When she starts at Google, Porat will be one of the most high-profile women in the technology world, and her leadership will help shape how Silicon Valley operates – and whether it continues its rise as a competitor to big banks and finance.
Prof. Marta Weinstock-Rosin
Developing pathways for combating Alzheimer’s and Parkinson’s
She may not be a household name, but Israel Prize winner Prof. Marta Weinstock-Rosin’s lifetime of work is transforming the lives of people suffering from Alzheimer’s and Parkinson’s disease all over the world.
The Hebrew University of Jerusalem professor developed the blockbuster drug Exelon, an effective medicine manufactured by Novartis to slow the development of Alzheimer’s disease, and of dementia due to Parkinson’s.
Alzheimer’s is a devastating neurodegenerative disease that slowly destroys memory and thinking skills, and eventually even the ability to carry out simple tasks. It affects about 44 million people worldwide, and in the US alone costs healthcare providers about $226 billion a year, according to the Alzheimer’s Association.
Weinstock-Rosin is also the co-developer, with Prof. Moussa Youdim of the Technion-Israel Institute of Technology, of Ladostigil – a drug that may be capable of reversing brain degeneration and memory impairment, and is now undergoing Phase II clinical trials in Israel and Europe for the prevention of Alzheimer’s.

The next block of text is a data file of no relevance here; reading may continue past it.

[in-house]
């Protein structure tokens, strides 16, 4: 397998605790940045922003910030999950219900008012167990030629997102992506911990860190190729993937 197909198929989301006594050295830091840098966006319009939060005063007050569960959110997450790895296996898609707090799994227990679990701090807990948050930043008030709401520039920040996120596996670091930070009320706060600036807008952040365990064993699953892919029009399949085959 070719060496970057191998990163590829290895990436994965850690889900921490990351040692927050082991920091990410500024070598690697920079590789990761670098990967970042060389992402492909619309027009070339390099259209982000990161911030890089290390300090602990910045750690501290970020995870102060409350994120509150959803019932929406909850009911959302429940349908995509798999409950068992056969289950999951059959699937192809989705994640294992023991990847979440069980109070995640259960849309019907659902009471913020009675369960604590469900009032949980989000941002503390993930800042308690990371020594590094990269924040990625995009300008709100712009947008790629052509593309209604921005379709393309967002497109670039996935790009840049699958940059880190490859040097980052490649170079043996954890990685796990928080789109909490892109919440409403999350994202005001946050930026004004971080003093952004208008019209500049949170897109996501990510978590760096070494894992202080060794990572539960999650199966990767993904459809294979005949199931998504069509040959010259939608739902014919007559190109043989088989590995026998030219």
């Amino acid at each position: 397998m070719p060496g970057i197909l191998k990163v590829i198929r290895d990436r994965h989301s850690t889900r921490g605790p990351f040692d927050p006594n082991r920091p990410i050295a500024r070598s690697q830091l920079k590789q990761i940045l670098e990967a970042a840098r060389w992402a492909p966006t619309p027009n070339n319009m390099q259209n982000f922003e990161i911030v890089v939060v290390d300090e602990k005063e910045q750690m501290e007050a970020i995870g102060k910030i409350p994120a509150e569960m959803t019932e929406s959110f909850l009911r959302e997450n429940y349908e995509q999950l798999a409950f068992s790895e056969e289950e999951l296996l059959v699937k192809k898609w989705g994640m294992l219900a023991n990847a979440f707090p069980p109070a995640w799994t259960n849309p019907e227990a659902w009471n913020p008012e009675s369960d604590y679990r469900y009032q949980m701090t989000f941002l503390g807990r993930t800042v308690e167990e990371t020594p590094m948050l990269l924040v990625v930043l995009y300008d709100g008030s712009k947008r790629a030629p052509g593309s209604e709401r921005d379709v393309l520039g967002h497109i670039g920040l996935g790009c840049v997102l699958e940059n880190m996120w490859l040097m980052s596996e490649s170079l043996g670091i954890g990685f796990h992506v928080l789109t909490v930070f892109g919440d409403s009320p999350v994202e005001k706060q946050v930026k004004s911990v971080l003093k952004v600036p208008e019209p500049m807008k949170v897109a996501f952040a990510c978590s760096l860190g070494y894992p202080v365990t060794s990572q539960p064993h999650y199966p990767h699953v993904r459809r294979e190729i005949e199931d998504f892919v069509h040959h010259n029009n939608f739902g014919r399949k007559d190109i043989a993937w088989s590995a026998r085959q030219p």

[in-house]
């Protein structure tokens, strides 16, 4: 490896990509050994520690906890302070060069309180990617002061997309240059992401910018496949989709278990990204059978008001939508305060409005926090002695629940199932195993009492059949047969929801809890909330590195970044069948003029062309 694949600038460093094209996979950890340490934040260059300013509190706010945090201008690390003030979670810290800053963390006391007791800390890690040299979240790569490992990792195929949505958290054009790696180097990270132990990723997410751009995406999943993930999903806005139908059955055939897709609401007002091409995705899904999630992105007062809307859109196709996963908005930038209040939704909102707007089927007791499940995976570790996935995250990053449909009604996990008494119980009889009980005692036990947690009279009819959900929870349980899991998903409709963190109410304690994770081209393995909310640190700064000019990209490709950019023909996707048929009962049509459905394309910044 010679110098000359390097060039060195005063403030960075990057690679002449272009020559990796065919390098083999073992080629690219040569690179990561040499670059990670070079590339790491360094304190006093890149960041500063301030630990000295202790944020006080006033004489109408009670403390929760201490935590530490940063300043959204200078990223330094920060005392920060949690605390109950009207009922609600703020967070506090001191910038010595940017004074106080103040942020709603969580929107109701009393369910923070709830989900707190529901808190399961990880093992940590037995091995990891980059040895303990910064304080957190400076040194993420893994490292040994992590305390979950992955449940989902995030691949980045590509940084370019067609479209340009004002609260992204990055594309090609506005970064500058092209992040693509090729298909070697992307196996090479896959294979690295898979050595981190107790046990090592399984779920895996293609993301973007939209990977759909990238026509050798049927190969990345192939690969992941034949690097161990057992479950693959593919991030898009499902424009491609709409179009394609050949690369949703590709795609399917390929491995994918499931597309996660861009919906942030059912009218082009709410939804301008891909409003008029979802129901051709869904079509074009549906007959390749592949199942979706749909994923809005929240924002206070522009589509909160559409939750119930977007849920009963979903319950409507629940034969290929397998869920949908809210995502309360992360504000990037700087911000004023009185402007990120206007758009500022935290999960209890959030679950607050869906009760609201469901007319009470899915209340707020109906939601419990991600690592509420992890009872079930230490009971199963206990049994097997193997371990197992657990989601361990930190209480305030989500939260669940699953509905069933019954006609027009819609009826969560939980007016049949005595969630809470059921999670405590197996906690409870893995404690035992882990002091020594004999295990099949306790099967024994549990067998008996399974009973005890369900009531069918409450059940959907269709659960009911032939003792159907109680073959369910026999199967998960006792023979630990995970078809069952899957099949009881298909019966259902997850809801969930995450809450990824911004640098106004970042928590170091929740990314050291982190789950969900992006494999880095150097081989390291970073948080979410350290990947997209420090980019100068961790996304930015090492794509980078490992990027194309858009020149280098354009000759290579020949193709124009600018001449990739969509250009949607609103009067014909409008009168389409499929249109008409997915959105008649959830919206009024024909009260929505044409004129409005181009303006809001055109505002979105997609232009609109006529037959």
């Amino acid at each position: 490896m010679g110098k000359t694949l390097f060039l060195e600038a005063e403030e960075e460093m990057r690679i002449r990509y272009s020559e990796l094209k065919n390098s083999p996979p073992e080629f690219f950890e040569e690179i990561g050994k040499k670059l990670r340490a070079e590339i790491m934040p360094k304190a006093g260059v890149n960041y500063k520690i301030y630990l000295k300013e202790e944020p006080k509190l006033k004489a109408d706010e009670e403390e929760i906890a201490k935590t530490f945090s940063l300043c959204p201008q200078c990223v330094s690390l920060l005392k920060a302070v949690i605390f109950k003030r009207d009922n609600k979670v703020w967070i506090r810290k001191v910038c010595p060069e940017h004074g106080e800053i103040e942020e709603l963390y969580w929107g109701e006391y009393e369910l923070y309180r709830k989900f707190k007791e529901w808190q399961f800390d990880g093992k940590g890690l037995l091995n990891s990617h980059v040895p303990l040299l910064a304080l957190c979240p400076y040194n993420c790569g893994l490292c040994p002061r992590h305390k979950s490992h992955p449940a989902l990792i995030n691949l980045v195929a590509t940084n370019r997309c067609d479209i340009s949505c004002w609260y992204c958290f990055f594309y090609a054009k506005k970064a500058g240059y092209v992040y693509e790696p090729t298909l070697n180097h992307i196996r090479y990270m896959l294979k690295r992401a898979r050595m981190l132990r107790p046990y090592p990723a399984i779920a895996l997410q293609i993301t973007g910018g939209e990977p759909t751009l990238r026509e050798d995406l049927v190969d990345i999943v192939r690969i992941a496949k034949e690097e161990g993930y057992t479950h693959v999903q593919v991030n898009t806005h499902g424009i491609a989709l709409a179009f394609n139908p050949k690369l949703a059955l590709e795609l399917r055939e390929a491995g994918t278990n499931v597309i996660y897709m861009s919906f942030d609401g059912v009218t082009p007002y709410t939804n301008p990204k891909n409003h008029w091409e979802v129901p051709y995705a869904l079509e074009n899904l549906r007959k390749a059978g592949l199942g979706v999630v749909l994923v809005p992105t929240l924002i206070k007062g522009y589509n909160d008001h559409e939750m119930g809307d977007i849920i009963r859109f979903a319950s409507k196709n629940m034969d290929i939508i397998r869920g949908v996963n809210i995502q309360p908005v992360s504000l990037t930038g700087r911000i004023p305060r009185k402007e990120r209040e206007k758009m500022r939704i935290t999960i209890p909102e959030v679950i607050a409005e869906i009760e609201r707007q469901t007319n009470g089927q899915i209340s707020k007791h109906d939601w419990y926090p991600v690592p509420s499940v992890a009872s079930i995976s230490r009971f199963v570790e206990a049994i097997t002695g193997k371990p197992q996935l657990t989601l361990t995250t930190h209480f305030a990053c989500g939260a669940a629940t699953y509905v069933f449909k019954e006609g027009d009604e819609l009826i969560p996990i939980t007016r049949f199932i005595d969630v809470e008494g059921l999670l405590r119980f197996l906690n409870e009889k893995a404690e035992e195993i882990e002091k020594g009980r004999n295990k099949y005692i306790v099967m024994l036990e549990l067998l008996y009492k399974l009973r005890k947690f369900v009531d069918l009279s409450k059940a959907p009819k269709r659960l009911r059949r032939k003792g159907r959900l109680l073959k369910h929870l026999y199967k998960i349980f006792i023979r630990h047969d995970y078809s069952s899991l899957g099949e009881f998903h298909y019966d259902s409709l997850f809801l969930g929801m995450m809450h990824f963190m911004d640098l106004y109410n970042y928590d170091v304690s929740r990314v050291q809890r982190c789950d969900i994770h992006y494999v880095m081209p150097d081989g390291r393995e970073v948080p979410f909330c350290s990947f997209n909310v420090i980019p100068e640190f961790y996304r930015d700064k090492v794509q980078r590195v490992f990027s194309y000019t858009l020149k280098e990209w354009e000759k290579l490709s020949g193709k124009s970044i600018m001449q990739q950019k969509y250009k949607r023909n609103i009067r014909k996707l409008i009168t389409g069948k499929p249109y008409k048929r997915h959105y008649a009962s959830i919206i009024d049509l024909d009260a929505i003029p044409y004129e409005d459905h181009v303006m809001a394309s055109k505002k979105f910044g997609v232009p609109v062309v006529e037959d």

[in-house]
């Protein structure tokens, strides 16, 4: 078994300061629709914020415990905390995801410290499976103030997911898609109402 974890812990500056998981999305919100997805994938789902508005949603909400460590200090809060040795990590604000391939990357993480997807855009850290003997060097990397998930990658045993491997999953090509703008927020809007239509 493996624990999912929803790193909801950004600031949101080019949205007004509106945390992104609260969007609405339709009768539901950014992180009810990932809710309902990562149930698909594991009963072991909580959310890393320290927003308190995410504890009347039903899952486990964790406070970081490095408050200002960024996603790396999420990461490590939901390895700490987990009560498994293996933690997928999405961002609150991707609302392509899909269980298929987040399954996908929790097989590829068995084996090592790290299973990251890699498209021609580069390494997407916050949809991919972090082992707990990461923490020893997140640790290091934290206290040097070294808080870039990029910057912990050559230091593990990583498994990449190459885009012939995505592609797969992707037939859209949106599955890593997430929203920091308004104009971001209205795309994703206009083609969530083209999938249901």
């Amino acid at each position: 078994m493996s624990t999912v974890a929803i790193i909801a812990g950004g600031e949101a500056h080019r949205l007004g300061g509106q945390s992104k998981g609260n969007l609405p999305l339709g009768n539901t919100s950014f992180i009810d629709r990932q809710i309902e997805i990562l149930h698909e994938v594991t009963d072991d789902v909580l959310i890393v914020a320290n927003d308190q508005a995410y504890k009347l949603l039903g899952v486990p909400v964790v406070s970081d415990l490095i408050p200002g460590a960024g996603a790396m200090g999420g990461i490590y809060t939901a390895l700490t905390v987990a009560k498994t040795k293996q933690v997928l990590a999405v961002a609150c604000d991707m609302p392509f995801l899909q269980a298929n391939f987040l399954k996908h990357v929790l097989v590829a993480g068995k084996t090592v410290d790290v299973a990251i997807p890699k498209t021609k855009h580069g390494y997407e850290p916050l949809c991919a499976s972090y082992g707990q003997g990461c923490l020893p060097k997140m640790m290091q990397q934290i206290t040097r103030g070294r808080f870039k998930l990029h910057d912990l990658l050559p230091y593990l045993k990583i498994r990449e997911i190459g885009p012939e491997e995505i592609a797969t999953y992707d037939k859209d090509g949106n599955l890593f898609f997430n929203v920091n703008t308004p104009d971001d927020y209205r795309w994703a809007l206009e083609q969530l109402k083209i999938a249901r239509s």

Aside from her work with Exelon and Ladostigil, Weinstock- Rosin has worked on the development of novel drugs for stroke and multiple sclerosis.
Born in Vienna in 1935, she escaped to England with her family the year World War II broke out, and decided to become a scientist at the age of 12. It was not the kind of career girls in England were pursuing at that time, and her headmistress insisted that the highest she would ever go was lab technician.
Weinstock-Rosin ignored her, however, and went to a boys’ school to learn physics.
Despite a quota for women and Jews, she won a place at the University of London, where she studied pharmacy, and later went on to do her doctorate in pharmacology at St. Mary’s Hospital Medical School. She became a lecturer at the University of London.
On arrival in Israel in the late 1960s with her husband, Prof.
Arnold Rosin, she joined Tel Aviv University’s medical faculty and later became a professor at the Hebrew University in 1981. Her big discovery came in the 1980s, though she claims it was serendipity.
She was studying morphine’s suppression of the breathing process – a serious issue when it is used as a painkiller – and found that it reduced the release of a brainstem substance called acetylcholine, making the brain less sensitive to carbon dioxide.
She began looking for a substance that could prevent this breakdown and found a molecule that seemed highly effective, but which unfortunately had no impact on the amount of choline in the brain stem.
She was about to give up on it completely when she stumbled upon an article on Alzheimer’s that said the disease was characterized by a deficiency of acetylcholine. That moment marked a complete change of direction for the scientist.
For years, Weinstock-Rosin never really fit in. For some, she was too Jewish, or the wrong sex; for others, she was too British.
Some even thought she was too Israeli. Luckily she disregarded her critics and got on with her research.
In 2014 she was awarded the Israel Prize for Medicine in recognition of the significant work she has done in her lifetime.
Contributors: David Brinn, Niv Elis and Nicky Blackburn (editor and Israel director of Israel21C).